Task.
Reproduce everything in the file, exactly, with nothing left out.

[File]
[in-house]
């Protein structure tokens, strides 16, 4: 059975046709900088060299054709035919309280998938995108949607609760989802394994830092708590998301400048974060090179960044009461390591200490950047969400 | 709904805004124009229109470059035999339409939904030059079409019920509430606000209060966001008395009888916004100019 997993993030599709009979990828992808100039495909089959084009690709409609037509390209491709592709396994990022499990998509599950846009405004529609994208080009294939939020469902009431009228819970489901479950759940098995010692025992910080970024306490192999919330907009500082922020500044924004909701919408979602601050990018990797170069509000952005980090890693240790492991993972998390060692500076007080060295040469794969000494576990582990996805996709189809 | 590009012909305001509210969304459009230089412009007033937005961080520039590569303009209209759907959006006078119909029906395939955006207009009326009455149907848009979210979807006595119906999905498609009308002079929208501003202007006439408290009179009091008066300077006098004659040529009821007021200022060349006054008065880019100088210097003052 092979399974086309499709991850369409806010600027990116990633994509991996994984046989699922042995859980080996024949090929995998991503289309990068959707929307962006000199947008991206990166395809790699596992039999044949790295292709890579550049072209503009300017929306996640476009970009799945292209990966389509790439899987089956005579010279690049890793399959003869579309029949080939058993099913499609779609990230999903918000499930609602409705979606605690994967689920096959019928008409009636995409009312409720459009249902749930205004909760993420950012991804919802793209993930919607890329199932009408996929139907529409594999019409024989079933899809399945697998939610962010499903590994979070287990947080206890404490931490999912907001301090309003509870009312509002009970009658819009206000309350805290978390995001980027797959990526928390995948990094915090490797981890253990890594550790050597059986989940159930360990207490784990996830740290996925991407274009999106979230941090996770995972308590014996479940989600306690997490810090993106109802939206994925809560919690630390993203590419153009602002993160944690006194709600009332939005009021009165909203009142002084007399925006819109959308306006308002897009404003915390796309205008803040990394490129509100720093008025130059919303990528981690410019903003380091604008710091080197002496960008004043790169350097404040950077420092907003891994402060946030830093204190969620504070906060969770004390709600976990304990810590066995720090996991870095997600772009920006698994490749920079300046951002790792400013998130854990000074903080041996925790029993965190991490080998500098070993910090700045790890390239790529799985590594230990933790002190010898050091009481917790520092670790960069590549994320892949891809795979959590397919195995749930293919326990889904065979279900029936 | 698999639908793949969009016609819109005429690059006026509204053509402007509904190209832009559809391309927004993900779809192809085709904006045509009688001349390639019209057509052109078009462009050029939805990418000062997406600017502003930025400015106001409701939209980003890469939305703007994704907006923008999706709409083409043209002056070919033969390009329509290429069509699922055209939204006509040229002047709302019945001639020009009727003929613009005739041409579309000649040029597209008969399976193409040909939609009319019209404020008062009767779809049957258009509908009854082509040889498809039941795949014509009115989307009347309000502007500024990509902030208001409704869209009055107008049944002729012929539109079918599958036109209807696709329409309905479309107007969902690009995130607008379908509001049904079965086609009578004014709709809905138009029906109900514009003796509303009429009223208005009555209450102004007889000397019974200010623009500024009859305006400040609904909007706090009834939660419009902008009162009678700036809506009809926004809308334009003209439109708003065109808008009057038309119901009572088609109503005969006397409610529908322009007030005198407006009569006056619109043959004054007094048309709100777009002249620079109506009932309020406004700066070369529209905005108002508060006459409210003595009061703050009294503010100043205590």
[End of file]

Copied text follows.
[in-house]
């Protein structure tokens, strides 16, 4: 059975046709900088060299054709035919309280998938995108949607609760989802394994830092708590998301400048974060090179960044009461390591200490950047969400 | 709904805004124009229109470059035999339409939904030059079409019920509430606000209060966001008395009888916004100019 997993993030599709009979990828992808100039495909089959084009690709409609037509390209491709592709396994990022499990998509599950846009405004529609994208080009294939939020469902009431009228819970489901479950759940098995010692025992910080970024306490192999919330907009500082922020500044924004909701919408979602601050990018990797170069509000952005980090890693240790492991993972998390060692500076007080060295040469794969000494576990582990996805996709189809 | 590009012909305001509210969304459009230089412009007033937005961080520039590569303009209209759907959006006078119909029906395939955006207009009326009455149907848009979210979807006595119906999905498609009308002079929208501003202007006439408290009179009091008066300077006098004659040529009821007021200022060349006054008065880019100088210097003052 092979399974086309499709991850369409806010600027990116990633994509991996994984046989699922042995859980080996024949090929995998991503289309990068959707929307962006000199947008991206990166395809790699596992039999044949790295292709890579550049072209503009300017929306996640476009970009799945292209990966389509790439899987089956005579010279690049890793399959003869579309029949080939058993099913499609779609990230999903918000499930609602409705979606605690994967689920096959019928008409009636995409009312409720459009249902749930205004909760993420950012991804919802793209993930919607890329199932009408996929139907529409594999019409024989079933899809399945697998939610962010499903590994979070287990947080206890404490931490999912907001301090309003509870009312509002009970009658819009206000309350805290978390995001980027797959990526928390995948990094915090490797981890253990890594550790050597059986989940159930360990207490784990996830740290996925991407274009999106979230941090996770995972308590014996479940989600306690997490810090993106109802939206994925809560919690630390993203590419153009602002993160944690006194709600009332939005009021009165909203009142002084007399925006819109959308306006308002897009404003915390796309205008803040990394490129509100720093008025130059919303990528981690410019903003380091604008710091080197002496960008004043790169350097404040950077420092907003891994402060946030830093204190969620504070906060969770004390709600976990304990810590066995720090996991870095997600772009920006698994490749920079300046951002790792400013998130854990000074903080041996925790029993965190991490080998500098070993910090700045790890390239790529799985590594230990933790002190010898050091009481917790520092670790960069590549994320892949891809795979959590397919195995749930293919326990889904065979279900029936 | 698999639908793949969009016609819109005429690059006026509204053509402007509904190209832009559809391309927004993900779809192809085709904006045509009688001349390639019209057509052109078009462009050029939805990418000062997406600017502003930025400015106001409701939209980003890469939305703007994704907006923008999706709409083409043209002056070919033969390009329509290429069509699922055209939204006509040229002047709302019945001639020009009727003929613009005739041409579309000649040029597209008969399976193409040909939609009319019209404020008062009767779809049957258009509908009854082509040889498809039941795949014509009115989307009347309000502007500024990509902030208001409704869209009055107008049944002729012929539109079918599958036109209807696709329409309905479309107007969902690009995130607008379908509001049904079965086609009578004014709709809905138009029906109900514009003796509303009429009223208005009555209450102004007889000397019974200010623009500024009859305006400040609904909007706090009834939660419009902008009162009678700036809506009809926004809308334009003209439109708003065109808008009057038309119901009572088609109503005969006397409610529908322009007030005198407006009569006056619109043959004054007094048309709100777009002249620079109506009932309020406004700066070369529209905005108002508060006459409210003595009061703050009294503010100043205590």